Marie Adomako Receives HHMI Gilliam Fellowship

Program selects exceptional doctoral students with potential to advance diversity among scientists

August 15, 2017

By Mario Aguilera

UC San Diego Division of Biological Sciences graduate student Marie Adomako has been awarded a 2017 Howard Hughes Medical Institute (HHMI) Gilliam Fellowship for Advanced Study.

The goal of the program, which supports exceptionally promising doctoral students motivated to pursue careers in academic science, is to prepare a diverse and highly trained scientific workforce that can help develop the next generation of scientists. Adomako is one of 39 students out of 135 applicants to win the award.

A second-year predoctoral student working in Professor Susan Golden’s laboratory, Adomako studies communities of bacteria known as biofilms. She is focusing on biofilm formation in phototrophic organisms (which obtain energy from light) using advanced genetic tools and a comparative genomics approach. Studying phototrophic biofilms aids in understanding microbial ecology and has applications in wastewater purification, bioremediation, combating biofouling and improving harvesting efficiency of cyanobacterial crops. 

“The Gilliam Fellows are outstanding students who have the potential to be real leaders in science,” says David Asai, senior director of science education at HHMI. Each fellow will receive an annual award totaling $46,000, which includes a stipend, a training allowance and an institutional allowance, for up to three years.

Gilliam Fellowships also are an award for the graduate students’ thesis advisor, since effective mentoring is critical for building a diverse community of young scientists. As part of the fellowship, each student’s advisor will participate in a year of mentoring development activities, including online training and an in-person workshop at HHMI headquarters in Chevy Chase, Maryland.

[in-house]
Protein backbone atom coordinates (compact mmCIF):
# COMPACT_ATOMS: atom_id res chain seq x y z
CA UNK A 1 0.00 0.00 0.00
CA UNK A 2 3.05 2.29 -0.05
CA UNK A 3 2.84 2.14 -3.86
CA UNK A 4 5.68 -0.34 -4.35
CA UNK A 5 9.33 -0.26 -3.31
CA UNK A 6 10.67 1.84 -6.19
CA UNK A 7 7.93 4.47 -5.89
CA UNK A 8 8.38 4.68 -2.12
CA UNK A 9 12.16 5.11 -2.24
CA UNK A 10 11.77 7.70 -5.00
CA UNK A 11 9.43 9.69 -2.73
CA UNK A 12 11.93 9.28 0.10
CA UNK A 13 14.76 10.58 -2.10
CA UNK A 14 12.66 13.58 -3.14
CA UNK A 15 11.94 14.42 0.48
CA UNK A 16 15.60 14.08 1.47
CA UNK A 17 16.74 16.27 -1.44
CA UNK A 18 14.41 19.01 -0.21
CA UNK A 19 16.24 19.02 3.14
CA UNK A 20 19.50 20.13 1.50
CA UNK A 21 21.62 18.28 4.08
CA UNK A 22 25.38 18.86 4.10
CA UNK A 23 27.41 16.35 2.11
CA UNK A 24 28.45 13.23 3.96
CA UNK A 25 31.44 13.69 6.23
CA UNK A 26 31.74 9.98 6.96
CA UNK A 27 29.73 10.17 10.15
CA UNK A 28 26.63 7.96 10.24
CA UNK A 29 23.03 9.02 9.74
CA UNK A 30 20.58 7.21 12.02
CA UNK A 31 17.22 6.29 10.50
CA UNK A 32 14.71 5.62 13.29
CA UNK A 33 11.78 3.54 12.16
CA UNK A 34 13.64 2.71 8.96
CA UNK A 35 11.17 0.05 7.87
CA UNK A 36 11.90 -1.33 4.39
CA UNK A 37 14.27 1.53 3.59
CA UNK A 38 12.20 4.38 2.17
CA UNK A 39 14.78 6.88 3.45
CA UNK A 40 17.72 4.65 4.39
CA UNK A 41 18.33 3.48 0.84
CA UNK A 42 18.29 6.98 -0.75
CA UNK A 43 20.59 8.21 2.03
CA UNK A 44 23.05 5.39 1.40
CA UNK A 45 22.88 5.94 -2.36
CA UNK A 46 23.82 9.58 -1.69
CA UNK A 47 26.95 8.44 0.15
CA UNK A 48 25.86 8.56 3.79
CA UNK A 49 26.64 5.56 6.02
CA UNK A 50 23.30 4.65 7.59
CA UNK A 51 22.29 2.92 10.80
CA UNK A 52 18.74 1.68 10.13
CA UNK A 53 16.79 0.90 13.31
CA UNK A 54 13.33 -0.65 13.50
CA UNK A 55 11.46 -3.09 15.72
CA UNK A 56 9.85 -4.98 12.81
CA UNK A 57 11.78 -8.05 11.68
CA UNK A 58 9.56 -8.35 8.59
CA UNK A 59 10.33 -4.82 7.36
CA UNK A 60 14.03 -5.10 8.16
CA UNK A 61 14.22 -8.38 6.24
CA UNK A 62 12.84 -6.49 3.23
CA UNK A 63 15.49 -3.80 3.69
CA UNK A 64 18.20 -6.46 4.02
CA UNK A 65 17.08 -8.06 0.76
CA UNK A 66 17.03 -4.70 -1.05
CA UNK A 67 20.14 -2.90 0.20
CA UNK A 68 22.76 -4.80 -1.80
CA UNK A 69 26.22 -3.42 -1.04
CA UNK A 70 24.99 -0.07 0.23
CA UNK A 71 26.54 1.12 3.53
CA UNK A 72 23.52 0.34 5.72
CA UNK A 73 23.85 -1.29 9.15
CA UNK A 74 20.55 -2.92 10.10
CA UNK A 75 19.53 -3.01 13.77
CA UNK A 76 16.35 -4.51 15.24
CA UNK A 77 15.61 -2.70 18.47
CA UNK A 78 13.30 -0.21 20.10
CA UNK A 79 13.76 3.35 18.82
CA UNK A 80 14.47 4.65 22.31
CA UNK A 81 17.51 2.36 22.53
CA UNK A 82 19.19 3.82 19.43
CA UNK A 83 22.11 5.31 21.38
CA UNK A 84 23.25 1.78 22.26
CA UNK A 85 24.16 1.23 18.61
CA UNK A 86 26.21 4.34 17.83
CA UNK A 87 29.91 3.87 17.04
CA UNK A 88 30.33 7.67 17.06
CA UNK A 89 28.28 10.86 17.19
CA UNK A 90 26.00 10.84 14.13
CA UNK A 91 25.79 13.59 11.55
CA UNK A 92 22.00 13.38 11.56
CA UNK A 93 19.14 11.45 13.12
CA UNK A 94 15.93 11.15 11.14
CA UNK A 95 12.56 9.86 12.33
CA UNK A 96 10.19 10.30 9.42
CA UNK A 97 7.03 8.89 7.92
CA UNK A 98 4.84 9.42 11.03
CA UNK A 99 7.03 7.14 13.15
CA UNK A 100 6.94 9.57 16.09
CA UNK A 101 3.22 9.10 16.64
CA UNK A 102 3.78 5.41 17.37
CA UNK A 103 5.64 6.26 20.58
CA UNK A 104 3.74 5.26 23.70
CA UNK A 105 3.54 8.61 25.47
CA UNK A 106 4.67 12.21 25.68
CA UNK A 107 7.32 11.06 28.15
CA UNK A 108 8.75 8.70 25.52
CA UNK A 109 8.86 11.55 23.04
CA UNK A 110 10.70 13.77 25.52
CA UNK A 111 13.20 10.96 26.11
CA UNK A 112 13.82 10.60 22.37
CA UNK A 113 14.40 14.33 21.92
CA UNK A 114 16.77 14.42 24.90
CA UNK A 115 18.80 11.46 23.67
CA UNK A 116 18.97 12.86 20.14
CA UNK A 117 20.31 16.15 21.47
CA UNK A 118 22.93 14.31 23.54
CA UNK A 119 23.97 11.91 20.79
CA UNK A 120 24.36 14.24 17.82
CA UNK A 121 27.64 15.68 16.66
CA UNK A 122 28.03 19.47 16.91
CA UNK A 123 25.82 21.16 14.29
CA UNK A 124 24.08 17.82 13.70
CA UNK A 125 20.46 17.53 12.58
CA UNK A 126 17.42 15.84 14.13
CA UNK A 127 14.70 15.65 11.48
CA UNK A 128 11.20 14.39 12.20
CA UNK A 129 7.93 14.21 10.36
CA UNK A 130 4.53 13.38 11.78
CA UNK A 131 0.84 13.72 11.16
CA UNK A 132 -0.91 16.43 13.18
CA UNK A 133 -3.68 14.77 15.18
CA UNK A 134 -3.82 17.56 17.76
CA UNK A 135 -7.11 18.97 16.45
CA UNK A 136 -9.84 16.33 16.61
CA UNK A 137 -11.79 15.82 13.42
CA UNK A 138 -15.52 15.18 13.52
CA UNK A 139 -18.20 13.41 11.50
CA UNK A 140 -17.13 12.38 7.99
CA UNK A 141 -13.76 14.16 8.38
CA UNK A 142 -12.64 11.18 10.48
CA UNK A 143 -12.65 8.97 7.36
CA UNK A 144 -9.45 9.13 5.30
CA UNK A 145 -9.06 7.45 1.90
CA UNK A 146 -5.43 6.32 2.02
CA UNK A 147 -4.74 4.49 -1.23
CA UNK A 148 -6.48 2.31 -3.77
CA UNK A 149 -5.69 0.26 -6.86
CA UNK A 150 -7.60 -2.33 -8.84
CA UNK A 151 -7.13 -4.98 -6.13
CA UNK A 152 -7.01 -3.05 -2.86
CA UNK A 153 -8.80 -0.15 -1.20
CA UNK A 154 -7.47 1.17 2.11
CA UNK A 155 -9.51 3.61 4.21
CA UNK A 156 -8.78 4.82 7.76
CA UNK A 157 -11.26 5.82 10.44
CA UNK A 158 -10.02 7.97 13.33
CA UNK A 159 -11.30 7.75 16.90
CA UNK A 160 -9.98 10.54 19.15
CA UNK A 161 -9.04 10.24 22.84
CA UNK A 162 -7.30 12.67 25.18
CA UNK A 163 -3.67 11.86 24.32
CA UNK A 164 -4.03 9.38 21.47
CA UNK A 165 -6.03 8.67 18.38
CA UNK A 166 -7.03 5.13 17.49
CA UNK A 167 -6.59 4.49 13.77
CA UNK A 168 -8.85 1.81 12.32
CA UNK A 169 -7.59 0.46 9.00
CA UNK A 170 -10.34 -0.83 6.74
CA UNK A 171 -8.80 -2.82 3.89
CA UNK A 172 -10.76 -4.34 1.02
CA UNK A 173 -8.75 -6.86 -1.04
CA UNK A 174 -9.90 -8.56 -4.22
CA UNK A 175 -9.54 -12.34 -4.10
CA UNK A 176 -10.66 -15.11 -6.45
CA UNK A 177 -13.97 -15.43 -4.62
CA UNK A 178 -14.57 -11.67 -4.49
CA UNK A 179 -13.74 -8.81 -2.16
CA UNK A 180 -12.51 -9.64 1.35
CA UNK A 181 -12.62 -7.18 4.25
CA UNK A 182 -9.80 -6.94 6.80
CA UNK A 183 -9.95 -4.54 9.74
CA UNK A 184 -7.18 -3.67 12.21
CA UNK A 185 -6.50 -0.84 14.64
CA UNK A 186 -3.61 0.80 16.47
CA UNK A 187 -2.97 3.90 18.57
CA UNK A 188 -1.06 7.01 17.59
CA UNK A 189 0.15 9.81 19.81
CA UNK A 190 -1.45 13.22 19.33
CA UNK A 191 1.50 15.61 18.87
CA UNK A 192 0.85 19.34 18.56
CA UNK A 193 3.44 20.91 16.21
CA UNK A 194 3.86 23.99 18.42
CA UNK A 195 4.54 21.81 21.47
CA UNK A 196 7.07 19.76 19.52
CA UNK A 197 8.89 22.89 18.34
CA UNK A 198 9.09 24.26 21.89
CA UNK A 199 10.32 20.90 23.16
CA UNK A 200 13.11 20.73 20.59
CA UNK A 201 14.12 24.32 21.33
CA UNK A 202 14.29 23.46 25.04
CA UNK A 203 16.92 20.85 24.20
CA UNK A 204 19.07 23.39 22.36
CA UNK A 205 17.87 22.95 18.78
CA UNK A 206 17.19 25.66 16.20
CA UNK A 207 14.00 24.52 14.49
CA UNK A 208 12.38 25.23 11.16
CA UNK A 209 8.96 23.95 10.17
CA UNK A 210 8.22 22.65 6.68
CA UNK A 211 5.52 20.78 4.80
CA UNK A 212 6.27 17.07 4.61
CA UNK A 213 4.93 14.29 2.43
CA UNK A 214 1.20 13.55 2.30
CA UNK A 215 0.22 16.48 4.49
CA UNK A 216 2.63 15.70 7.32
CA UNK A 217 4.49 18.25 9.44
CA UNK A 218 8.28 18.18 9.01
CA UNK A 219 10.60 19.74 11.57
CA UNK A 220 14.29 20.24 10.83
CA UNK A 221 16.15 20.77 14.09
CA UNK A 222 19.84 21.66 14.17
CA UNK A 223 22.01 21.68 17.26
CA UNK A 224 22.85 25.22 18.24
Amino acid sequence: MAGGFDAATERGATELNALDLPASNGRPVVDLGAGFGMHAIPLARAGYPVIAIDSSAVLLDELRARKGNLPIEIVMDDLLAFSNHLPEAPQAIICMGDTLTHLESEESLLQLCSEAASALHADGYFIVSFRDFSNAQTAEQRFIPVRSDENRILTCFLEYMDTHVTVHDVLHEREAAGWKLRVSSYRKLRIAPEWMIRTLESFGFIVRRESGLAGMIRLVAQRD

The mentor’s job is to figure out how to help their student develop into an even better scientist, Asai says. That can be especially challenging if students and mentors come from different racial or cultural backgrounds, he says. Gilliam Fellowship mentor training is led by a trio of researchers who travel around the country teaching faculty how to mentor diverse students in science: Angela Byars-Winston and Christine Pfund of the University of Wisconsin and Sherilynn Black of Duke University.

The Gilliam fellowships were established in 2004 in honor of the late James H. Gilliam Jr., a charter Trustee of HHMI who spent his life fostering excellence and diversity in education and science. Since then, HHMI has provided more than $21 million to fund the Gilliam program.

To be eligible for a fellowship, applicants must be enrolled in their second or third year of a PhD program in the life sciences, and not in an MD/PhD program. Applicants must be from racial, ethnic and other underrepresented groups in the sciences, including those from disadvantaged backgrounds, must aspire to careers in academic science and must demonstrate a commitment to the advancement of diversity and inclusion in the sciences.

Further details are available at: http://www.hhmi.org/news/hhmi-awards-39-gilliam-fellowships-support-diversity-science 

-- With HHMI announcement information